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MORTIIS



MORTIIS: "Dawn of the Troll"

by Johnny Gremlin


Emerging from the shadows of the dark, mythical world that once threatened to eternally engulf him, Mortiis comes forth to deliver a new album, word of the beginning of a new era, and a changed Mortiis! (This is not your father's Mortiis!

Wormwood Chronicles: Well, I'll start with the new album. What was the inspiration for, or the meaning of the title The Smell of Rain?

Mortiis: It's sort of about trying or wanting to be somewhere else really bad. The desert footage [used in the album art] represented the way that I felt. I guess the title just sort of reflects the need or the wanting to be somewhere else. Basically it's about depression, but I just don't like to use the word. Everybody fucking talks about it, you know? It's like it's hip and chic now to be depressed.

WC: (laughs) That seems to be true.

M: When your reality's a fucked up thing, it's not a great place to be, you know?

WC: Yeah. This is, as I've heard you say elsewhere, the 2nd era of Mortiis. Why the change? You've gone from stuff with a somber and almost medieval type of tone, to stuff that's almost positively danceable.

M: (laughs) It's dance floor now?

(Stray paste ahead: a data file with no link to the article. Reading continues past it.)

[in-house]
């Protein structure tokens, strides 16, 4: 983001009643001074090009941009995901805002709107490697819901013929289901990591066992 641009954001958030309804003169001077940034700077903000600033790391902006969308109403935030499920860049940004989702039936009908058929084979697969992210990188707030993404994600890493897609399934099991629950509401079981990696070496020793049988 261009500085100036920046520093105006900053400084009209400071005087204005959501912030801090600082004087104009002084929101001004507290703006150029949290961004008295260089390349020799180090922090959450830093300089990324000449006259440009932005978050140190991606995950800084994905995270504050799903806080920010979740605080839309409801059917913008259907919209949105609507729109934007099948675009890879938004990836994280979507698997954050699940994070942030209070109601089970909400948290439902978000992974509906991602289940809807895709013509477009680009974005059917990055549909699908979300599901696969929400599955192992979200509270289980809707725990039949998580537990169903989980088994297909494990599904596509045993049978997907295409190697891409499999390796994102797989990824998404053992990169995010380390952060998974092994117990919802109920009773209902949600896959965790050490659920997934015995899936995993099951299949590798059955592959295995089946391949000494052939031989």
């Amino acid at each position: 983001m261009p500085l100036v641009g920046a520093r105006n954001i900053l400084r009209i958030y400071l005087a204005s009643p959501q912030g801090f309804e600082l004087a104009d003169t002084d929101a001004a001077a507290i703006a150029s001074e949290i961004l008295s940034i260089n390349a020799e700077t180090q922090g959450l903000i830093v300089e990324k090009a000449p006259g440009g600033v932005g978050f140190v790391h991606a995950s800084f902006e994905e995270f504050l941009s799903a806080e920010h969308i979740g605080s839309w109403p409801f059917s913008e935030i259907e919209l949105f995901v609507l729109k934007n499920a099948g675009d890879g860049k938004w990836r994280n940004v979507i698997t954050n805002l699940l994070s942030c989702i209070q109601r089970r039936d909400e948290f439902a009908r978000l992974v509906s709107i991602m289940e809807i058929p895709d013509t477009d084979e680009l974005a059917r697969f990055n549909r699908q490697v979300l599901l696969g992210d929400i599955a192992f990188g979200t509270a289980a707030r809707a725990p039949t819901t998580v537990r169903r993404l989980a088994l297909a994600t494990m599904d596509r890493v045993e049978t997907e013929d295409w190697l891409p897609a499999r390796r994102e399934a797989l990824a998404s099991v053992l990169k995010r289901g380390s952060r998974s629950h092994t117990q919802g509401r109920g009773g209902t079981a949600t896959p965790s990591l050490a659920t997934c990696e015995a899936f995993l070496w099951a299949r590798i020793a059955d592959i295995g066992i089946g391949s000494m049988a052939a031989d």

WC: (laughs) Well, not quite, but danceable anyways, you could dance to it, I suppose.

M: You should hear some of the new stuff I'm working on. I'm going to be a millionaire. Well,. I wish I was!

WC: (laughs) One can always hope.

M: (laughs) Don't we all? I wouldn't be talking to you now, if I was, you know. Well, the reason was, I did like five albums like that, four or five...yeah, five actually. I can't even fucking count. That's scary. It was just losing its meaning, which was really scary for a while, but then I started experimenting with other things; actually opening up to more inspiration than ever before from other bands. There's actually a list of the bands that inspired me on the album. I'm sure if you've seen the...

WC: I've got the promo copy, so it doesn't...

M: You got the cheap one.

WC: (laughs) Yeah, so it doesn't say that on there, but what would you say is inspiration, then, for you, as far as that goes?

M: Stuff like Skinny Puppy and Enigma, even Nine Inch (Nails), even stuff like Aphex Twin, all good stuff, basically. You know, stuff like that: Rob Zombie, White Zombie, Ministry: all the cool bands. Because I've been into that for a long time before I started to change my own music, and for a couple years, I think, before it actually happened, I sort of felt that this wasn't quite what I wanted to do, but I wasn't sure if that was really what I felt. It just took a while to realize that, and I did, and it was like, "Oh my god," you know? I thought, "I don't like what I'm doing anymore." It's a pretty tough thing to handle, but I'm through that phase now, I guess, so I'm on to something better.